Although women's charitable bazaars have contributed millions of dollars to important causes and institutions, they have long been thought of—by both historians and the public—as trivial events. Beverly Gordon corrects this view in Bazaars and Fair Ladies, the first history of women's fundraising fairs in the United States. Tracing their development from the early 1800s to the present day, Gordon show how women's fairs have reflected and influenced American culture, including styles of display and presentation, forms of public entertainment, attitudes about consumption and commodities, and perceptions of other cultures and of the past.
Gordon surveys the fundraising fair phenomenon through its various names and incarnations, including ladies' sales, ladies' fairs, fancy fairs, fetes, festivals, carnivals, boutiques, and church or charity bazaars, and the many causes these events have benefitted, such as abolition, suffrage, and war relief. Drawing on a wide variety of historical documents—newspaper and magazine accounts, souvenir programs, photos, scrapbooks—as well as on fictional representations, interviews with fairgivers, and participant observation, Gordon provides detailed descriptions of fairs characteristic of specific periods, recreating what it felt like to walk into a Civil War sanitary fair or into Boston's "Atlantic City Boardwalk" fair of 1922. Throughout, she analyzes the ways in which the fundraising fair functioned as a vehicle for aesthetic and social meaning, creating rich environments that celebrated communal bonds.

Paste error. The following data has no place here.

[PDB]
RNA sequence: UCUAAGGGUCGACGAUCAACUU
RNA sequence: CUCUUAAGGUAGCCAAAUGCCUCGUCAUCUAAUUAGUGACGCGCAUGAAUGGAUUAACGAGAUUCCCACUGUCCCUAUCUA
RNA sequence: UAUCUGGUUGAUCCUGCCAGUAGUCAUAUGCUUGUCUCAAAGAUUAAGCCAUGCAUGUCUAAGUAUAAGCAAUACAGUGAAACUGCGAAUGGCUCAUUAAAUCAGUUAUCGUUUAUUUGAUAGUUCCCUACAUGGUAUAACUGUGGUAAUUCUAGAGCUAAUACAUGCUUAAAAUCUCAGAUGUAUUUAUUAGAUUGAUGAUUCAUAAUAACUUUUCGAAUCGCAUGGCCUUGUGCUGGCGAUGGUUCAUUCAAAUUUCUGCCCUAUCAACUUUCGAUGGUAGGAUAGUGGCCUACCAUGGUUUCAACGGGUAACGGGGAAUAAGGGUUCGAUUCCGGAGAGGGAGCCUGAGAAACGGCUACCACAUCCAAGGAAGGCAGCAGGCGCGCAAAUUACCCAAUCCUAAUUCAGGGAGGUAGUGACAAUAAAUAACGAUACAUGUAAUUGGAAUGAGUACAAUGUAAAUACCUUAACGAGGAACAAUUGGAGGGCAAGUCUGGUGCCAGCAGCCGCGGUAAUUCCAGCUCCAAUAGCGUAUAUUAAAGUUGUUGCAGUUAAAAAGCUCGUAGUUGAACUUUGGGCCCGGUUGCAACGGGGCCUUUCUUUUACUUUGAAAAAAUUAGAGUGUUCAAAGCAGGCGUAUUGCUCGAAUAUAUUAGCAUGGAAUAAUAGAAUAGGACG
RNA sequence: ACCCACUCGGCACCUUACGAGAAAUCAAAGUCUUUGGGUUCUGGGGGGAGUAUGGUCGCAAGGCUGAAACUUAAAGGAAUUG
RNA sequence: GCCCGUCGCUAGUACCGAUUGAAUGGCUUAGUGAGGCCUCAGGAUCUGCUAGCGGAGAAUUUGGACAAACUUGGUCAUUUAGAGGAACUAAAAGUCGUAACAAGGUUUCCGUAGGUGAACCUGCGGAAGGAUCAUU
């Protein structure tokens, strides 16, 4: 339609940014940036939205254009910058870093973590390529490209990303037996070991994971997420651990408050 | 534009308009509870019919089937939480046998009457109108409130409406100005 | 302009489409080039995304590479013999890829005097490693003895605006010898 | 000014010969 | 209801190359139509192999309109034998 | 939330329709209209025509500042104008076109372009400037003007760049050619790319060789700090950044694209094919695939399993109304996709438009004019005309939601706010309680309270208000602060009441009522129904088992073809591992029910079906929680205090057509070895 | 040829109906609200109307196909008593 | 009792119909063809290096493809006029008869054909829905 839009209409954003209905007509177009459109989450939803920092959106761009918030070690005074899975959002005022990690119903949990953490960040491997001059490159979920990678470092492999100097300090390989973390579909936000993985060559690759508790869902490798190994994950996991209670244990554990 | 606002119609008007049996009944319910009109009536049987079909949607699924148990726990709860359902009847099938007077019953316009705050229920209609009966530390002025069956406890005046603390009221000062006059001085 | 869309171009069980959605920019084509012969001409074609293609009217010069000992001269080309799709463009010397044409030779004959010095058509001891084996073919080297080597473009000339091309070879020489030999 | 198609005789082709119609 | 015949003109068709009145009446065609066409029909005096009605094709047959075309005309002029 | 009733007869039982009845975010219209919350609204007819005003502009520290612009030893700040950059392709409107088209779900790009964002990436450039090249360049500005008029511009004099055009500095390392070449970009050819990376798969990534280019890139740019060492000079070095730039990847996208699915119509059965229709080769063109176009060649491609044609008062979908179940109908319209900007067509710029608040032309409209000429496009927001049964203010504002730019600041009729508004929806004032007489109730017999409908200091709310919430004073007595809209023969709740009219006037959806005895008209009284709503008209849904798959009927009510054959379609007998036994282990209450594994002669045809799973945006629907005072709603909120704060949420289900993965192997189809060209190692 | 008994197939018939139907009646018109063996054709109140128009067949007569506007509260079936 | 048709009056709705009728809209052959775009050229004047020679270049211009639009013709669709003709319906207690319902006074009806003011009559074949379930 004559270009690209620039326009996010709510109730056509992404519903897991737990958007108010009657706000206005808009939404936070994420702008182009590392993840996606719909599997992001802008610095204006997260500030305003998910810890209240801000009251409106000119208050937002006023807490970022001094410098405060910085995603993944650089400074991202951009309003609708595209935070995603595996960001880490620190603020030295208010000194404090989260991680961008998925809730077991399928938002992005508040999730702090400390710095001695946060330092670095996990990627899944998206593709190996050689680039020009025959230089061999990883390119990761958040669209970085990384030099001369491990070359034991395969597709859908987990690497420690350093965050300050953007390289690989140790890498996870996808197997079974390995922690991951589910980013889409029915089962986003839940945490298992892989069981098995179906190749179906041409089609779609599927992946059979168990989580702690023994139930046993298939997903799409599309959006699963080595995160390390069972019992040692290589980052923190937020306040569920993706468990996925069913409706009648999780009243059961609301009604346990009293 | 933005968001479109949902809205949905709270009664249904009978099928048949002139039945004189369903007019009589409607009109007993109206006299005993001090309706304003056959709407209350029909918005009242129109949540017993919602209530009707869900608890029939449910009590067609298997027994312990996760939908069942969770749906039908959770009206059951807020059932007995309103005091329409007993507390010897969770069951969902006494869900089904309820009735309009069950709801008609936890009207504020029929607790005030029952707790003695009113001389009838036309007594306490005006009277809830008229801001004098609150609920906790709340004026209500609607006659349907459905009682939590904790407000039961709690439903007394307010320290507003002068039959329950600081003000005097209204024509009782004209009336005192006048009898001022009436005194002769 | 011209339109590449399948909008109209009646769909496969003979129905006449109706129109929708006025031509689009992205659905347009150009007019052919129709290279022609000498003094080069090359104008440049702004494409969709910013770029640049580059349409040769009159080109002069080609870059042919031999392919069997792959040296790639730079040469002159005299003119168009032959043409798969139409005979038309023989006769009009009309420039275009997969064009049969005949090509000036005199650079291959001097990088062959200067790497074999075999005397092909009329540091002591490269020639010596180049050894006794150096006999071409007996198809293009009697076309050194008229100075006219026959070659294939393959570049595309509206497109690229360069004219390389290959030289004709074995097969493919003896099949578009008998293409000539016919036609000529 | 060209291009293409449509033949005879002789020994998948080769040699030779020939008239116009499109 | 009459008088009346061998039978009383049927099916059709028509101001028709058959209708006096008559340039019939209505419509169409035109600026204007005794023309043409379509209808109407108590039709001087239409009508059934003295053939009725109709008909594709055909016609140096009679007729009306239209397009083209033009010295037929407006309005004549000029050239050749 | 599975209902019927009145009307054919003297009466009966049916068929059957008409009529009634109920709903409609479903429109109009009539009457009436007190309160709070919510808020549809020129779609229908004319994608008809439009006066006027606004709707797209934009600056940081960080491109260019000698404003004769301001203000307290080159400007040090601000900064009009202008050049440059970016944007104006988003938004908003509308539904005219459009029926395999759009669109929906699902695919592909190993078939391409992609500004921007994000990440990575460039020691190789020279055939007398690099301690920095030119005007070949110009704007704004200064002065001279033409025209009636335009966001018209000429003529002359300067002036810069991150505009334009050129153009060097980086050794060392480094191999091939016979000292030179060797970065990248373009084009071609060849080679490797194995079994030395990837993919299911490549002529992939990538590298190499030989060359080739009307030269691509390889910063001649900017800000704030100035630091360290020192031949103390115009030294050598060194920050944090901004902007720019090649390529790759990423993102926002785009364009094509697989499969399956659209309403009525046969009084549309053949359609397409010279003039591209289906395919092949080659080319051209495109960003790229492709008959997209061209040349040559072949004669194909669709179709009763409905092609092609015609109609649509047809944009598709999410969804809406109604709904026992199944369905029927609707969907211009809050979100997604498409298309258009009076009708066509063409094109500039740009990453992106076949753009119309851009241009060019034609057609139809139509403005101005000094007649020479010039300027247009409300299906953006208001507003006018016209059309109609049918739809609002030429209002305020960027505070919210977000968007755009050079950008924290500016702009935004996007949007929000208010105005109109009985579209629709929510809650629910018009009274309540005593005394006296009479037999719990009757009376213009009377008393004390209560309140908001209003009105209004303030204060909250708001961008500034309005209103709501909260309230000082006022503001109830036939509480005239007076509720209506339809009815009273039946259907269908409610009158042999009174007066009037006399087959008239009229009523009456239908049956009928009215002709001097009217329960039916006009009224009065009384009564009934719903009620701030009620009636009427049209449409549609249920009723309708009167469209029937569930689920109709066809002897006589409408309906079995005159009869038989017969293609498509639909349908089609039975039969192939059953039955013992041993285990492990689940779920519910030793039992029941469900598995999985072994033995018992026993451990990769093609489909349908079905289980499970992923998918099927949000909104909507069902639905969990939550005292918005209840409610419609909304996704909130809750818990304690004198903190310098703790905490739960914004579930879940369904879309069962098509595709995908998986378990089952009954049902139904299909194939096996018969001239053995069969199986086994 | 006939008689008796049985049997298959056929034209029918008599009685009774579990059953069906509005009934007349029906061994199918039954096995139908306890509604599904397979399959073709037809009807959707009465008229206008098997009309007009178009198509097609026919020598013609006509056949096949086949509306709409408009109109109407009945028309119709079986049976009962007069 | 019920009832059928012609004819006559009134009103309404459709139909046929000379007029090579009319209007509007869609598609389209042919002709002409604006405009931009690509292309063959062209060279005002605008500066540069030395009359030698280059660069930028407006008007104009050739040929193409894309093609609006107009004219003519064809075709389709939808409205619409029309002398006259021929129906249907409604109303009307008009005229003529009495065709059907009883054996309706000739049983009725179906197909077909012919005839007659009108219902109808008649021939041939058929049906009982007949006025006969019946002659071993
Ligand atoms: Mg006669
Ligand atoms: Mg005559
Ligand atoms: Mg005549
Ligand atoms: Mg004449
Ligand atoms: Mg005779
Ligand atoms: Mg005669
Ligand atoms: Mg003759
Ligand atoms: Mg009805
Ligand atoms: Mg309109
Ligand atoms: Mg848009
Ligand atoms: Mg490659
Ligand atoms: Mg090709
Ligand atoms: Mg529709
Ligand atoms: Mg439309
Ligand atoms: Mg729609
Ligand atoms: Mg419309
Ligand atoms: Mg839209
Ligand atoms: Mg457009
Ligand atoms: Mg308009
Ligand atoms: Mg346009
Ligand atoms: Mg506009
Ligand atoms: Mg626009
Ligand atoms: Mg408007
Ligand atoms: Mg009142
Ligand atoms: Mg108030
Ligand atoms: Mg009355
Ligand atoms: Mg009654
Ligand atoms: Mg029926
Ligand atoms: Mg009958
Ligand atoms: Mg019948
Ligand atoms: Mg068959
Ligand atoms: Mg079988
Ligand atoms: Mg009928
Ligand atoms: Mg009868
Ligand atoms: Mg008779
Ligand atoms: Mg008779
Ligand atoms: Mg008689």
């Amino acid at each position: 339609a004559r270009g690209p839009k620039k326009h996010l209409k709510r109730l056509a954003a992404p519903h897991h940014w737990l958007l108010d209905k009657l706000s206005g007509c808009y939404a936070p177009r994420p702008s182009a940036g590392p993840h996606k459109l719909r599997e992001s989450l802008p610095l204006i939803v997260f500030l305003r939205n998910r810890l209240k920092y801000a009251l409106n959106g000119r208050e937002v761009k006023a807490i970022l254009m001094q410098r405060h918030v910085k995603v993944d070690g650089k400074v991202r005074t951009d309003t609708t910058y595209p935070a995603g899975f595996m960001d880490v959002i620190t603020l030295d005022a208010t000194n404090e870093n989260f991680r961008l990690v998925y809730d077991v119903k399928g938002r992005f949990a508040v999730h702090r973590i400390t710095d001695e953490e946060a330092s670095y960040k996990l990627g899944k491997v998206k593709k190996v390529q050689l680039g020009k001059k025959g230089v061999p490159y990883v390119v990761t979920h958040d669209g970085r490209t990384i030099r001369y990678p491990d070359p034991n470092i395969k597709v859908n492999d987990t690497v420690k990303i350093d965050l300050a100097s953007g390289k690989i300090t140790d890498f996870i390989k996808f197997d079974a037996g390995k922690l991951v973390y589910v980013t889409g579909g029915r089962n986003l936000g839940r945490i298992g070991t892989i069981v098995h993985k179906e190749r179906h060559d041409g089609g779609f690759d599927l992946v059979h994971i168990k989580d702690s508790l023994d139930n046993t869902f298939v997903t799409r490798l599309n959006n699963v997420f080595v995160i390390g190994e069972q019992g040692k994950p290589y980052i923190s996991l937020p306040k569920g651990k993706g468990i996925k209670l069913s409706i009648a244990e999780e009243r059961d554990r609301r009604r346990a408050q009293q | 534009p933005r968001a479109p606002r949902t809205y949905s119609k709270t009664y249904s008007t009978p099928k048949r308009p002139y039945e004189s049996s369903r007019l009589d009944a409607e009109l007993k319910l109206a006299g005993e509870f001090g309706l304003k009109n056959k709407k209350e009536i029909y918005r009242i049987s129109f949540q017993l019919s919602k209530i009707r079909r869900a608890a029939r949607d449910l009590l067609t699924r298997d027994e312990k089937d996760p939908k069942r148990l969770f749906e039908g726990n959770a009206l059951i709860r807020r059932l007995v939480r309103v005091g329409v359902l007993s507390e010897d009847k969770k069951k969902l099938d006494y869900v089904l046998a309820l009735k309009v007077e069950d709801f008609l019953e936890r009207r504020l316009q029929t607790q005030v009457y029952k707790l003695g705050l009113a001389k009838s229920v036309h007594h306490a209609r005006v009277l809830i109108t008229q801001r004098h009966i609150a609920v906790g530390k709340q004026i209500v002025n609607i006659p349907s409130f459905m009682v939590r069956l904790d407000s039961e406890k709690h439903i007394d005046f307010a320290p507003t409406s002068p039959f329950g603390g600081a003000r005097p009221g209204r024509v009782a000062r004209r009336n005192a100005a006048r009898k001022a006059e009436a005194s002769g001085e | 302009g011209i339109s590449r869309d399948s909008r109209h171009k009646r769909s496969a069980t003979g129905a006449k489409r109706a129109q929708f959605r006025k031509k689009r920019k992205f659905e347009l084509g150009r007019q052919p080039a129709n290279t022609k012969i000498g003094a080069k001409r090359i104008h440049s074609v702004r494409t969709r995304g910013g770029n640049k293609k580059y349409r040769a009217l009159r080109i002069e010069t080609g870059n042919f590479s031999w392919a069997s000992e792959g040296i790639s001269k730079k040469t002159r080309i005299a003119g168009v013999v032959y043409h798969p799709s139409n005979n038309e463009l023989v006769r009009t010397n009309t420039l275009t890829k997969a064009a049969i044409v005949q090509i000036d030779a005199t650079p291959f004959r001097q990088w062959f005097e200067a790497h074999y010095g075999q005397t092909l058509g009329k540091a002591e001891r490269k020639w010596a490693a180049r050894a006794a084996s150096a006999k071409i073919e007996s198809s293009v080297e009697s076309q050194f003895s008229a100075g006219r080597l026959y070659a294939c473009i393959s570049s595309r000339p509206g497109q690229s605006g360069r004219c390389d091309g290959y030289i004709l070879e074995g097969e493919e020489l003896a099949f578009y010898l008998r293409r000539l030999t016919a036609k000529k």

Gordon stresses the role women's bazaars played within the larger fair culture, demonstrating that many of the trends evident in American agricultural and trade fairs and international exhibitions had their origins in women's fundraisers. Highlighting changes in fair themes, aesthetic environments, consumer fashions, and critical responses from the public, Gordon also looks at similarities and differences among participants from varied ethnic and geographic communities. Gracefully written and abundantly illustrated, Gordon's study of this vital American cultural institution sheds light on 175 years of women's creativity, fellowship, and community-building.
The Author: Beverly Gordon is a professor in the Environment, Textiles, and Design Department and serves the folklore and women's studies programs at the University of Wisconsin–Madison. She is the author of several books, including Shaker Textile Arts and American Indian Art: The Collecting Experience.
About the Author
Beverly Gordon is a professor in the Environment, Textiles, and Design Department and serves the folklore and women's studies programs at the University of Wisconsin–Madison. She is the author of several books, including Shaker Textile Arts and American Indian Art: The Collecting Experience.